I have said for some time that I will continue to advocate for the teaching profession until the highest paid anybody in a school system is a practicing teacher. Think about the implications: For this idea to become a reality our education system would have to not only identify excellent teachers, but have a variety of venues to make them more visible to policymakers and the public as well as their fellow practitioners.
These top-paid educators would continue to teach part of the day, week, or year, but also spread their expertise in a variety of ways — perhaps as Teacherpreneurs (a concept outlined in Teaching 2030, a book I've penned with 12 of my teacher colleagues from the Teacher Leaders Network, with generous support from MetLife Foundation.)While teachers and parents cheer when they hear me offer up this possibility, many of the D.C. policy pundits roll their eyes and quietly scoff at the idea. Well now a group of economists have confirmed that teachers are worth quite a bit — perhaps more than many of our top-paid urban superintendents.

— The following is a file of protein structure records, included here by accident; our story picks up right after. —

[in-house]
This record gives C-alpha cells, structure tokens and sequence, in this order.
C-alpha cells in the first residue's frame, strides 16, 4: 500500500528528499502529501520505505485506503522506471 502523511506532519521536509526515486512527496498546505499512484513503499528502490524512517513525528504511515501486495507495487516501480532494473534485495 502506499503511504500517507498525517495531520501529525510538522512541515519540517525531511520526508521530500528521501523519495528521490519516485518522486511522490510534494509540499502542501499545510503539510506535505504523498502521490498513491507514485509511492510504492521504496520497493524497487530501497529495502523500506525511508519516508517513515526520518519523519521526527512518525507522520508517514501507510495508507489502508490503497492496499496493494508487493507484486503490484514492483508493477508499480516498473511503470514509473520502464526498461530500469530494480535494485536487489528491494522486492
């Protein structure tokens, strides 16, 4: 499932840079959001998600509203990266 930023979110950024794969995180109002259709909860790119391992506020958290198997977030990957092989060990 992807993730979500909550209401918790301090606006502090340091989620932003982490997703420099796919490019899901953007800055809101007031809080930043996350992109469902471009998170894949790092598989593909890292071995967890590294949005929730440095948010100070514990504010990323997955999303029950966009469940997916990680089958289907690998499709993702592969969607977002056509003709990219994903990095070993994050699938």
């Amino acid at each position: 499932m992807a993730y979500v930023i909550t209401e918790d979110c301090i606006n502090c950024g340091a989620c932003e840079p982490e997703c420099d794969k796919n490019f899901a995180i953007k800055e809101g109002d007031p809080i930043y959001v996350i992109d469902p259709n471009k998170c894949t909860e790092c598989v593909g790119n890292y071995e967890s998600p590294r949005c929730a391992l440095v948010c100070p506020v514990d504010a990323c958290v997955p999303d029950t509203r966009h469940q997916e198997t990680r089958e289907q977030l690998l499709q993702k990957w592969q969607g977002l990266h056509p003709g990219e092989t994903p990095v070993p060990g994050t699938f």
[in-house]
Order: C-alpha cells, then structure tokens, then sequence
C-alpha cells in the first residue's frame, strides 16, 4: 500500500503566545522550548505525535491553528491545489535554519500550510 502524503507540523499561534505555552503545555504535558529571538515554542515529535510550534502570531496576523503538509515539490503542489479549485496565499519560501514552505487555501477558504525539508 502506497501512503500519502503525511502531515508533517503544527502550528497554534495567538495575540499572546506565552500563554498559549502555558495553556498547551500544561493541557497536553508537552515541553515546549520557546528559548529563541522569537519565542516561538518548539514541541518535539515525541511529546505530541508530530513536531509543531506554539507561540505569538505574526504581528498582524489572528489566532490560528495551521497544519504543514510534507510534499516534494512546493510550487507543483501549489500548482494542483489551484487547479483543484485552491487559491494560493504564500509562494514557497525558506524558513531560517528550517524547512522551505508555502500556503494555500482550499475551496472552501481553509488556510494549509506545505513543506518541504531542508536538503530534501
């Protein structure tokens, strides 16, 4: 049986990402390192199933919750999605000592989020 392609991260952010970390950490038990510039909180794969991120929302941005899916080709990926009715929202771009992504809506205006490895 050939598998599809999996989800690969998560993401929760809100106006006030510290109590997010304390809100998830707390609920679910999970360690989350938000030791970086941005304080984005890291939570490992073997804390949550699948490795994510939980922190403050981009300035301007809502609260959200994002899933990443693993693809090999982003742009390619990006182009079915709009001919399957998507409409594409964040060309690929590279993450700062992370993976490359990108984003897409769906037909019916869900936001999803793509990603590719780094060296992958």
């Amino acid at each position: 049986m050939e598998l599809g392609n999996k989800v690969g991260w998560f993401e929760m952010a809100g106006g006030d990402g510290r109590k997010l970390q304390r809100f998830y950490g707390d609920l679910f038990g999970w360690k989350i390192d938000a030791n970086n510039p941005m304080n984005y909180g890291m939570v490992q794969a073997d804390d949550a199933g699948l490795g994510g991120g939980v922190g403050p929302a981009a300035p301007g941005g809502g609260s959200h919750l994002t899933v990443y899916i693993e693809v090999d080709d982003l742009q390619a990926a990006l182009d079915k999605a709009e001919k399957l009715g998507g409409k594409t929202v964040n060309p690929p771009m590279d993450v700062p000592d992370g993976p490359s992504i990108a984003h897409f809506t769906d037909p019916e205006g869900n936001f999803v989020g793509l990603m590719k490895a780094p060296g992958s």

Raj Chetty and colleagues found that even very young students who had more effective teachers and learned more in kindergarten were more likely to go college and earn more (and in doing so) produce more economic benefit to society. An effective kindergarten teacher, according to the economists, is worth $320,000. The researchers found that the effects of effective teachers were not found in year-to-year gains on standardized tests but in long-term adult outcomes. (They study drew upon a database of 12,000 children who were part of a well-designed scientific investigation in Tennessee in the 1980s and are now in their 30s.)
A recent New York Times article calls the findings “explosive.” I would suggest they are re-affirming our work at the Center for Teaching Quality — and should provoke a new narrative on how policymakers frame efforts to recruit and reward effective teachers.
• We need to think and act well beyond the narrow (and narrow-minded) strategy of focusing on ridding schools of a few ineffective teachers or paying teachers for short-term gains determined on 20th century standardized tests.
• We need to begin to blur the lines of distinction between those who lead schools and those who teach in them.
• We need to place a premium on those who produce long-term results and spread their expertise to others.
We need to really value excellent early childhood teachers, like my Teaching 2030 colleague and co-author John Holland. I will be the first to say that John — a 12-year veteran of teaching three and four-year-olds from Richmond’s toughest neighborhoods who is also an artist and innovator and thoughtful blogger for Inside Pre-K — is worth $320,000 a year.